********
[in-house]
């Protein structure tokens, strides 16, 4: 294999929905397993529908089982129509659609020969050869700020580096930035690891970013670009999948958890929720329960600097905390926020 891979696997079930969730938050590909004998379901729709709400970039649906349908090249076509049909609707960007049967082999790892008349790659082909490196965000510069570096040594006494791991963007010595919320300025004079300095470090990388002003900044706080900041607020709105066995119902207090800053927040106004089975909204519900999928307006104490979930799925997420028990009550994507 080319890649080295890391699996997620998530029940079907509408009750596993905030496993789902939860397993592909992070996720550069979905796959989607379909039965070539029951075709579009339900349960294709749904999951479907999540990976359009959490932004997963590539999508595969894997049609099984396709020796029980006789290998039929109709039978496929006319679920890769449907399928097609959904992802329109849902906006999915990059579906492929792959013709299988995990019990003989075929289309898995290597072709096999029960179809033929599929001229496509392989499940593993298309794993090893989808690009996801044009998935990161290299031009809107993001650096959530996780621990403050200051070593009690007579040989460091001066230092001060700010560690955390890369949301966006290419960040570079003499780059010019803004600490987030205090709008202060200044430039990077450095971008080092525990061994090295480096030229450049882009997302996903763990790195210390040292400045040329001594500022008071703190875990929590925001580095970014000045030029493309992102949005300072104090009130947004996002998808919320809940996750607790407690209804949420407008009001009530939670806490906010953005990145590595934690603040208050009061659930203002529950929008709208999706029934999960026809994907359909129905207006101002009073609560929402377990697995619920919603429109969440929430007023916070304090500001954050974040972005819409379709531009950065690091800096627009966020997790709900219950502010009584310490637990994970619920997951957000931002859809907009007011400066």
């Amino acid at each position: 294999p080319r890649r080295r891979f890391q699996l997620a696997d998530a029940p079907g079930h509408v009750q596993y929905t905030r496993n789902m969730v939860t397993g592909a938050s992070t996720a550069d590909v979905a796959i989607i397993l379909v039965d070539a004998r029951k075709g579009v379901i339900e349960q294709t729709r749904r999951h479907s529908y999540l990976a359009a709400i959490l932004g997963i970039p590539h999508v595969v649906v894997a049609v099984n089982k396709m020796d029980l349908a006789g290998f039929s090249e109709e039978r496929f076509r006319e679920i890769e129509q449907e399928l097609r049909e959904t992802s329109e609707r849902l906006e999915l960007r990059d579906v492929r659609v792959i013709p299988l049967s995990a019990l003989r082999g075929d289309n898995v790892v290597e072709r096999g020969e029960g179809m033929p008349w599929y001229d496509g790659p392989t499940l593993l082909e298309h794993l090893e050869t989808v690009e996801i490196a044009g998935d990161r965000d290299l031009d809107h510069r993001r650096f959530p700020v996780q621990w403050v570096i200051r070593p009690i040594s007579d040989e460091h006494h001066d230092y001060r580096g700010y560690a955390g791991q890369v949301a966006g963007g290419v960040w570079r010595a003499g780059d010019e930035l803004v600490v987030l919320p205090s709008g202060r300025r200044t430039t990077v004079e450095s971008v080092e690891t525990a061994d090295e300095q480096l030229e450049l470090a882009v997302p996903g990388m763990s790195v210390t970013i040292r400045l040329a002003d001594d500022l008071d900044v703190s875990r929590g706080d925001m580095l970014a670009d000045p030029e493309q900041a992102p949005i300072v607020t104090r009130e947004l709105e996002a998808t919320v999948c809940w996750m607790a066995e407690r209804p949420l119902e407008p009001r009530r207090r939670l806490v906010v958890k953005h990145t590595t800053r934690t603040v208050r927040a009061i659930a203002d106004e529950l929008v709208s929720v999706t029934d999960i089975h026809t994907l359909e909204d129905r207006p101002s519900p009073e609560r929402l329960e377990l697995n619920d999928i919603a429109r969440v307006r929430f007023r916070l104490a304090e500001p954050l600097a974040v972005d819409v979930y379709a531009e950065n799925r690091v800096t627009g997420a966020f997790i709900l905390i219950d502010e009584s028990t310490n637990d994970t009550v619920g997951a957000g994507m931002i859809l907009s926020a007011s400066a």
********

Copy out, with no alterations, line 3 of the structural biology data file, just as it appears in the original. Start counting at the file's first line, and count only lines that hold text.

């Amino acid at each position: 294999p080319r890649r080295r891979f890391q699996l997620a696997d998530a029940p079907g079930h509408v009750q596993y929905t905030r496993n789902m969730v939860t397993g592909a938050s992070t996720a550069d590909v979905a796959i989607i397993l379909v039965d070539a004998r029951k075709g579009v379901i339900e349960q294709t729709r749904r999951h479907s529908y999540l990976a359009a709400i959490l932004g997963i970039p590539h999508v595969v649906v894997a049609v099984n089982k396709m020796d029980l349908a006789g290998f039929s090249e109709e039978r496929f076509r006319e679920i890769e129509q449907e399928l097609r049909e959904t992802s329109e609707r849902l906006e999915l960007r990059d579906v492929r659609v792959i013709p299988l049967s995990a019990l003989r082999g075929d289309n898995v790892v290597e072709r096999g020969e029960g179809m033929p008349w599929y001229d496509g790659p392989t499940l593993l082909e298309h794993l090893e050869t989808v690009e996801i490196a044009g998935d990161r965000d290299l031009d809107h510069r993001r650096f959530p700020v996780q621990w403050v570096i200051r070593p009690i040594s007579d040989e460091h006494h001066d230092y001060r580096g700010y560690a955390g791991q890369v949301a966006g963007g290419v960040w570079r010595a003499g780059d010019e930035l803004v600490v987030l919320p205090s709008g202060r300025r200044t430039t990077v004079e450095s971008v080092e690891t525990a061994d090295e300095q480096l030229e450049l470090a882009v997302p996903g990388m763990s790195v210390t970013i040292r400045l040329a002003d001594d500022l008071d900044v703190s875990r929590g706080d925001m580095l970014a670009d000045p030029e493309q900041a992102p949005i300072v607020t104090r009130e947004l709105e996002a998808t919320v999948c809940w996750m607790a066995e407690r209804p949420l119902e407008p009001r009530r207090r939670l806490v906010v958890k953005h990145t590595t800053r934690t603040v208050r927040a009061i659930a203002d106004e529950l929008v709208s929720v999706t029934d999960i089975h026809t994907l359909e909204d129905r207006p101002s519900p009073e609560r929402l329960e377990l697995n619920d999928i919603a429109r969440v307006r929430f007023r916070l104490a304090e500001p954050l600097a974040v972005d819409v979930y379709a531009e950065n799925r690091v800096t627009g997420a966020f997790i709900l905390i219950d502010e009584s028990t310490n637990d994970t009550v619920g997951a957000g994507m931002i859809l907009s926020a007011s400066a």